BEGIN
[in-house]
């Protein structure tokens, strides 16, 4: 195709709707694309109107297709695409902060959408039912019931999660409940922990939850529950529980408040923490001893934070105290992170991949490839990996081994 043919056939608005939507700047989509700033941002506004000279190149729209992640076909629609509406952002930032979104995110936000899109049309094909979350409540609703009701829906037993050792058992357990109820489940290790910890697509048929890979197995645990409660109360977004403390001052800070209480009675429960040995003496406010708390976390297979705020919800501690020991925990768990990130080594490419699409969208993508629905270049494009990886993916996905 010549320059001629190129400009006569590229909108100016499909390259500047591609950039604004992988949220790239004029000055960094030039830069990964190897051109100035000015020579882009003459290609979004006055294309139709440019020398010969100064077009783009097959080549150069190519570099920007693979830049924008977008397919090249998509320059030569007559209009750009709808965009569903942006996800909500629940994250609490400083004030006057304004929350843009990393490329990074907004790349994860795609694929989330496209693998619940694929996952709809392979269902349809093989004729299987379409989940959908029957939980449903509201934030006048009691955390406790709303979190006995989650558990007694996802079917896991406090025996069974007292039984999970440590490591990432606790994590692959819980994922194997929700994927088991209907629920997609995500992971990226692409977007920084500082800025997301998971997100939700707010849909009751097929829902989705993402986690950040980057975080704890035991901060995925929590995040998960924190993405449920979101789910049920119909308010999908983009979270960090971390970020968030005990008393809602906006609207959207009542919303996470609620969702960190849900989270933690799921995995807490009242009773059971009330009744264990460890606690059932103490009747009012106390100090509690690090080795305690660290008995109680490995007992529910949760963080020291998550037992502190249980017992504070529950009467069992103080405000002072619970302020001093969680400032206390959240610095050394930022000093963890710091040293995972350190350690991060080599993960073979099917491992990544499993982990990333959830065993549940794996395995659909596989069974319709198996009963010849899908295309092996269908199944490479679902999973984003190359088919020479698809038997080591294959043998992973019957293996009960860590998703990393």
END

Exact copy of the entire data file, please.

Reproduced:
[in-house]
């Protein structure tokens, strides 16, 4: 195709709707694309109107297709695409902060959408039912019931999660409940922990939850529950529980408040923490001893934070105290992170991949490839990996081994 043919056939608005939507700047989509700033941002506004000279190149729209992640076909629609509406952002930032979104995110936000899109049309094909979350409540609703009701829906037993050792058992357990109820489940290790910890697509048929890979197995645990409660109360977004403390001052800070209480009675429960040995003496406010708390976390297979705020919800501690020991925990768990990130080594490419699409969208993508629905270049494009990886993916996905 010549320059001629190129400009006569590229909108100016499909390259500047591609950039604004992988949220790239004029000055960094030039830069990964190897051109100035000015020579882009003459290609979004006055294309139709440019020398010969100064077009783009097959080549150069190519570099920007693979830049924008977008397919090249998509320059030569007559209009750009709808965009569903942006996800909500629940994250609490400083004030006057304004929350843009990393490329990074907004790349994860795609694929989330496209693998619940694929996952709809392979269902349809093989004729299987379409989940959908029957939980449903509201934030006048009691955390406790709303979190006995989650558990007694996802079917896991406090025996069974007292039984999970440590490591990432606790994590692959819980994922194997929700994927088991209907629920997609995500992971990226692409977007920084500082800025997301998971997100939700707010849909009751097929829902989705993402986690950040980057975080704890035991901060995925929590995040998960924190993405449920979101789910049920119909308010999908983009979270960090971390970020968030005990008393809602906006609207959207009542919303996470609620969702960190849900989270933690799921995995807490009242009773059971009330009744264990460890606690059932103490009747009012106390100090509690690090080795305690660290008995109680490995007992529910949760963080020291998550037992502190249980017992504070529950009467069992103080405000002072619970302020001093969680400032206390959240610095050394930022000093963890710091040293995972350190350690991060080599993960073979099917491992990544499993982990990333959830065993549940794996395995659909596989069974319709198996009963010849899908295309092996269908199944490479679902999973984003190359088919020479698809038997080591294959043998992973019957293996009960860590998703990393």